JUNE 19, 2018 — “We don’t believe there will be a shortage of 0.5 percent compliant fuel,” Rear Admiral John Nadeau, USCG, assistant commandant for prevention policy, said in a panel discussion at Posidonia this month, giving a Coast Guard perspective on the IMO 2020 sulfur cap.
Admiral Nadeau noted that there had been some anxiety as the 0.1 percent sulfur limit approached.
“Vessel operators needed to think about how to: source their fuel; develop bunkering procedures to avoid unintentional mixing of the ECA compliant fuel with high sulfur content fuels; develop strategies and procedures for changing over and switching fuels before entering and departing the ECA boundary; develop procedures and plans and conduct training to do this safely; and, finally, keep records and logs of these actions.
“Generally speaking, the availability of compliant fuel oil has not been a problem. In many cases failure to get compliant fuel is a result of poor voyage planning, not a shortage. If despite, their best efforts, vessel operators were unable to acquire ECA compliant fuel because it was not available, they could report these instances to the EPA.
“We don’t believe there will be a shortage of 0.5 percent compliant fuel. The study done by the IMO concluded there may be instances of regional non-availability during implementation of the new cap, but this can be managed through the transport of compliant fuels to areas where it is not available.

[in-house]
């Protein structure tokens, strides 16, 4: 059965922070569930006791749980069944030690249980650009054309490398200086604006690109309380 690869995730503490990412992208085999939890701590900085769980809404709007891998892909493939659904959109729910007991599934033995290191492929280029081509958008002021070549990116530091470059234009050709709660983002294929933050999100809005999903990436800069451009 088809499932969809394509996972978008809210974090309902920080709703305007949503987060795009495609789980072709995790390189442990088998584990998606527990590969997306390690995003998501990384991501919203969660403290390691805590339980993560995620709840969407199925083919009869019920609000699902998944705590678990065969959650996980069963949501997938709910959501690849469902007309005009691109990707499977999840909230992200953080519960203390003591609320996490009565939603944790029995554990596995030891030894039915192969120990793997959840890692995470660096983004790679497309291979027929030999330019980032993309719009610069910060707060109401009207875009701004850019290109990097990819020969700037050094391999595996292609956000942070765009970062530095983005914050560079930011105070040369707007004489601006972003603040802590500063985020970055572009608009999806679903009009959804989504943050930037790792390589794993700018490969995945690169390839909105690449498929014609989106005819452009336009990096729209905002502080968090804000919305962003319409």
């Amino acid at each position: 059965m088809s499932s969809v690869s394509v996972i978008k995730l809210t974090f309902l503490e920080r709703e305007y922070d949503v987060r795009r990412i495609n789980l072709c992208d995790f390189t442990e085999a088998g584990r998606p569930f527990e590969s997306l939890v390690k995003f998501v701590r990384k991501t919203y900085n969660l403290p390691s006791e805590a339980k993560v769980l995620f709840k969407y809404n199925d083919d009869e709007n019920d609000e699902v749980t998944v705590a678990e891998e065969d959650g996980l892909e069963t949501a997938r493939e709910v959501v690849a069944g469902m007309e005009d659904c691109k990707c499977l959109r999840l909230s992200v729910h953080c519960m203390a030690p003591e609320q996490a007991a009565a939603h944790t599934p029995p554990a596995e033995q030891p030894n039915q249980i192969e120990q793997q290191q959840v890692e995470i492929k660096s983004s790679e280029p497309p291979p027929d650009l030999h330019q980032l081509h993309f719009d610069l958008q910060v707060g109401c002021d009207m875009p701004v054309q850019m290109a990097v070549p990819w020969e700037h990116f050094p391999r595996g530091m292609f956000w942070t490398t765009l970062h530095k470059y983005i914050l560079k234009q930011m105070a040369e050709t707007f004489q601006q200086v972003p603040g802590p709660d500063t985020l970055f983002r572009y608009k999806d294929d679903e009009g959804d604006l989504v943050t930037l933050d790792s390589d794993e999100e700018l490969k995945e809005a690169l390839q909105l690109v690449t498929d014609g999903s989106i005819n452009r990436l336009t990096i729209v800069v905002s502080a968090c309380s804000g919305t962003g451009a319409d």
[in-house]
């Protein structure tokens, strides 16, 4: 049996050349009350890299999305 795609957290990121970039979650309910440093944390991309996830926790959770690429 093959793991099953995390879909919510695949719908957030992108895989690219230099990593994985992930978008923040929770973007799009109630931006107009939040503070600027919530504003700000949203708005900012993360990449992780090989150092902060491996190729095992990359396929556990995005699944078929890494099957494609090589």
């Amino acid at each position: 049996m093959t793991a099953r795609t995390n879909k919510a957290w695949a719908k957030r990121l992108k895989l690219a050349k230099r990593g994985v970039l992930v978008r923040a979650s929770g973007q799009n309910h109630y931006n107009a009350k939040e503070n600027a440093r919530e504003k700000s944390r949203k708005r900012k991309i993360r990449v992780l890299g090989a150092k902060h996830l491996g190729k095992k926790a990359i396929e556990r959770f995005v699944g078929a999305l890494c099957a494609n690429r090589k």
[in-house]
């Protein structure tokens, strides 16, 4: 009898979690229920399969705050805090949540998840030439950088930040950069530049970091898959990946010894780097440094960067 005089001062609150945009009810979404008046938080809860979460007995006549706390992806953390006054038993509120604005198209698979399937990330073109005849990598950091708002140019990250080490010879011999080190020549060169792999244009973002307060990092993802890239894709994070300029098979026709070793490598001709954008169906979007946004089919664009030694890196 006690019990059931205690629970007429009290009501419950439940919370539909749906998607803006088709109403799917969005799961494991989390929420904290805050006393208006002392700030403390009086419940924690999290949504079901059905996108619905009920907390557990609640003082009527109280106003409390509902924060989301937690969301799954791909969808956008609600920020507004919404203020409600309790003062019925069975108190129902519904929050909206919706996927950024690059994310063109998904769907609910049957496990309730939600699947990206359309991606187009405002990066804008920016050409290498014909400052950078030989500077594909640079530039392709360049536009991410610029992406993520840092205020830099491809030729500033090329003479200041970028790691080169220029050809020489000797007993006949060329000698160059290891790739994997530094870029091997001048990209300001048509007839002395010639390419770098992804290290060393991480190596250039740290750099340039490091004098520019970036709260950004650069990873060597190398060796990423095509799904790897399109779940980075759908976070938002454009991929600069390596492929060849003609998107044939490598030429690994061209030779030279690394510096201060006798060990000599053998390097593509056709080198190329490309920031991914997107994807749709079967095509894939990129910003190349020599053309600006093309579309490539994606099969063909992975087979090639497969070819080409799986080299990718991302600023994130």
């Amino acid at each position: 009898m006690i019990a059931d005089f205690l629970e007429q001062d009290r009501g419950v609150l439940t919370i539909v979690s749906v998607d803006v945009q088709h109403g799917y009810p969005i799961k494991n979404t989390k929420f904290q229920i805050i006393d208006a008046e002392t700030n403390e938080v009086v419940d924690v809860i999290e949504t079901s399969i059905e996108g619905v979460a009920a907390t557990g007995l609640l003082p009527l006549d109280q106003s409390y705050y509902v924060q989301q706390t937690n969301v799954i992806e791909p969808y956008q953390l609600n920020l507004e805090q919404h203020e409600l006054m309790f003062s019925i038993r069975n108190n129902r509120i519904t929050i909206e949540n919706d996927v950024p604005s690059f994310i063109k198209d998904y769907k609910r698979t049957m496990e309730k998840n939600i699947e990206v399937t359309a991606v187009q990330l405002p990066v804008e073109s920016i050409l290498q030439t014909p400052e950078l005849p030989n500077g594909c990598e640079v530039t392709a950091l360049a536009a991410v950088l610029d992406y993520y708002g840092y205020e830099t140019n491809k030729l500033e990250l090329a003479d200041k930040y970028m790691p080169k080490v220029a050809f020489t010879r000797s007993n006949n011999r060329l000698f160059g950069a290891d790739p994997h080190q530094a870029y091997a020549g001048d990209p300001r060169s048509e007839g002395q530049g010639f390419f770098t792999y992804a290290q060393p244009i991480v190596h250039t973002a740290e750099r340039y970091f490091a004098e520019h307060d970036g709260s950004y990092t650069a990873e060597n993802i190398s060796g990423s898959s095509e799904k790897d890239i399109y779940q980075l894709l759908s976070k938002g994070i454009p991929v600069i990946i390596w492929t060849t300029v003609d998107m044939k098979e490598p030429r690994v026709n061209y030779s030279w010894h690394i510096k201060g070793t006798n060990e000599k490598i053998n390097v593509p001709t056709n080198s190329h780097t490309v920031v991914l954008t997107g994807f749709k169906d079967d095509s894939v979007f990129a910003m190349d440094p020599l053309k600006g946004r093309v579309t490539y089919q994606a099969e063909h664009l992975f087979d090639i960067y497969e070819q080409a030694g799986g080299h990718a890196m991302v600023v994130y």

“The Coast Guard conducts approximately 9,500 regularly scheduled Port State Control exams every year, and Annex VI compliance checks and enforcement are a part of those. In the last three 3.5 years, we’ve seen 80 deficiencies and over a dozen enforcement actions resulting in civil penalties or fines for, among other violations, failure to switch fuels before entering the ECA, failure to burn compliant fuel, and incomplete bunker delivery notes and other records.
“We agree with industry concerns that without consistent global implementation and enforcement of the 0.5 percent global cap in 2020 some shipowners will be afforded a competitive advantage over those companies that do comply. As with all environmental requirements, you can expect to see a strong effort within our Port State Control program to ensure compliance with these sulfur limits. If during a Port State Control boarding we discover that a vessel has used fuel exceeding the sulfur cap beyond our ECA, we will refer the evidence to the vessel’s flag state for further investigation and enforcement action. On U.S. vessels we will take action just as we do now.
“If IMO adopts a carriage ban on fuel exceeding the 0.5 percent sulfur cap, we will participate in enforcement as appropriate. The IMO Pollution, Prevention, and Response Subcommittee is meeting next month to consider measures to support consistent implementation of the global cap. The U.S. supports this effort and stands ready with our colleagues to share lessons and experience.”